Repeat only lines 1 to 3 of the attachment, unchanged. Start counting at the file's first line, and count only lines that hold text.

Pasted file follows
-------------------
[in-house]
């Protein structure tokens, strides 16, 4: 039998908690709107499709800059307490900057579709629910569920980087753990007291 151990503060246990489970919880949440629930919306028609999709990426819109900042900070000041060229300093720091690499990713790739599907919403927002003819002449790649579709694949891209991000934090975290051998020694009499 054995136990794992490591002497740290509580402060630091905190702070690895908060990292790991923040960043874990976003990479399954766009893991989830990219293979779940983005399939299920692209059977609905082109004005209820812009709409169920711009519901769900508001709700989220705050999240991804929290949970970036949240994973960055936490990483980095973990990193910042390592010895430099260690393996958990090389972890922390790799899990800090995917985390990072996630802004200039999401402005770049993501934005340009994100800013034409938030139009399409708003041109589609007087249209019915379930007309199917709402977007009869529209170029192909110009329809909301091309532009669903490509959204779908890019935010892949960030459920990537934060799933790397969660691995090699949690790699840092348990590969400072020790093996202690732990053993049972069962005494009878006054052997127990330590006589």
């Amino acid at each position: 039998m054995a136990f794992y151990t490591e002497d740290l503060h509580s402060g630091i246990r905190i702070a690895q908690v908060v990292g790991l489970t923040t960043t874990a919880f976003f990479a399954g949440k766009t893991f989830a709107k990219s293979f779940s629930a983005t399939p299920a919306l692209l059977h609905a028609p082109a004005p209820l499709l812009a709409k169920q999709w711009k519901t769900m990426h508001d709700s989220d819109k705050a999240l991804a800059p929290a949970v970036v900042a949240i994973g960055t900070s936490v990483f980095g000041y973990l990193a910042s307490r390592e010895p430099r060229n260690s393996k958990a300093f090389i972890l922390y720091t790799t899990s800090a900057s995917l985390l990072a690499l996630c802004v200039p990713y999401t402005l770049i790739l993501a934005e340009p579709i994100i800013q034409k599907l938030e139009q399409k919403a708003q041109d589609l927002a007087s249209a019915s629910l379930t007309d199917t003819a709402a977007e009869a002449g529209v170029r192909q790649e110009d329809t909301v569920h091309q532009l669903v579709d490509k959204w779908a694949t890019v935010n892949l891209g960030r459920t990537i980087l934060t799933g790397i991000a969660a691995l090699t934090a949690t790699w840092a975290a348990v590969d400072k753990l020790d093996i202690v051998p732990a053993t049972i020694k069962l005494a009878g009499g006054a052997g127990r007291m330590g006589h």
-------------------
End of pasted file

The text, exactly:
[in-house]
């Protein structure tokens, strides 16, 4: 039998908690709107499709800059307490900057579709629910569920980087753990007291 151990503060246990489970919880949440629930919306028609999709990426819109900042900070000041060229300093720091690499990713790739599907919403927002003819002449790649579709694949891209991000934090975290051998020694009499 054995136990794992490591002497740290509580402060630091905190702070690895908060990292790991923040960043874990976003990479399954766009893991989830990219293979779940983005399939299920692209059977609905082109004005209820812009709409169920711009519901769900508001709700989220705050999240991804929290949970970036949240994973960055936490990483980095973990990193910042390592010895430099260690393996958990090389972890922390790799899990800090995917985390990072996630802004200039999401402005770049993501934005340009994100800013034409938030139009399409708003041109589609007087249209019915379930007309199917709402977007009869529209170029192909110009329809909301091309532009669903490509959204779908890019935010892949960030459920990537934060799933790397969660691995090699949690790699840092348990590969400072020790093996202690732990053993049972069962005494009878006054052997127990330590006589």
């Amino acid at each position: 039998m054995a136990f794992y151990t490591e002497d740290l503060h509580s402060g630091i246990r905190i702070a690895q908690v908060v990292g790991l489970t923040t960043t874990a919880f976003f990479a399954g949440k766009t893991f989830a709107k990219s293979f779940s629930a983005t399939p299920a919306l692209l059977h609905a028609p082109a004005p209820l499709l812009a709409k169920q999709w711009k519901t769900m990426h508001d709700s989220d819109k705050a999240l991804a800059p929290a949970v970036v900042a949240i994973g960055t900070s936490v990483f980095g000041y973990l990193a910042s307490r390592e010895p430099r060229n260690s393996k958990a300093f090389i972890l922390y720091t790799t899990s800090a900057s995917l985390l990072a690499l996630c802004v200039p990713y999401t402005l770049i790739l993501a934005e340009p579709i994100i800013q034409k599907l938030e139009q399409k919403a708003q041109d589609l927002a007087s249209a019915s629910l379930t007309d199917t003819a709402a977007e009869a002449g529209v170029r192909q790649e110009d329809t909301v569920h091309q532009l669903v579709d490509k959204w779908a694949t890019v935010n892949l891209g960030r459920t990537i980087l934060t799933g790397i991000a969660a691995l090699t934090a949690t790699w840092a975290a348990v590969d400072k753990l020790d093996i202690v051998p732990a053993t049972i020694k069962l005494a009878g009499g006054a052997g127990r007291m330590g006589h």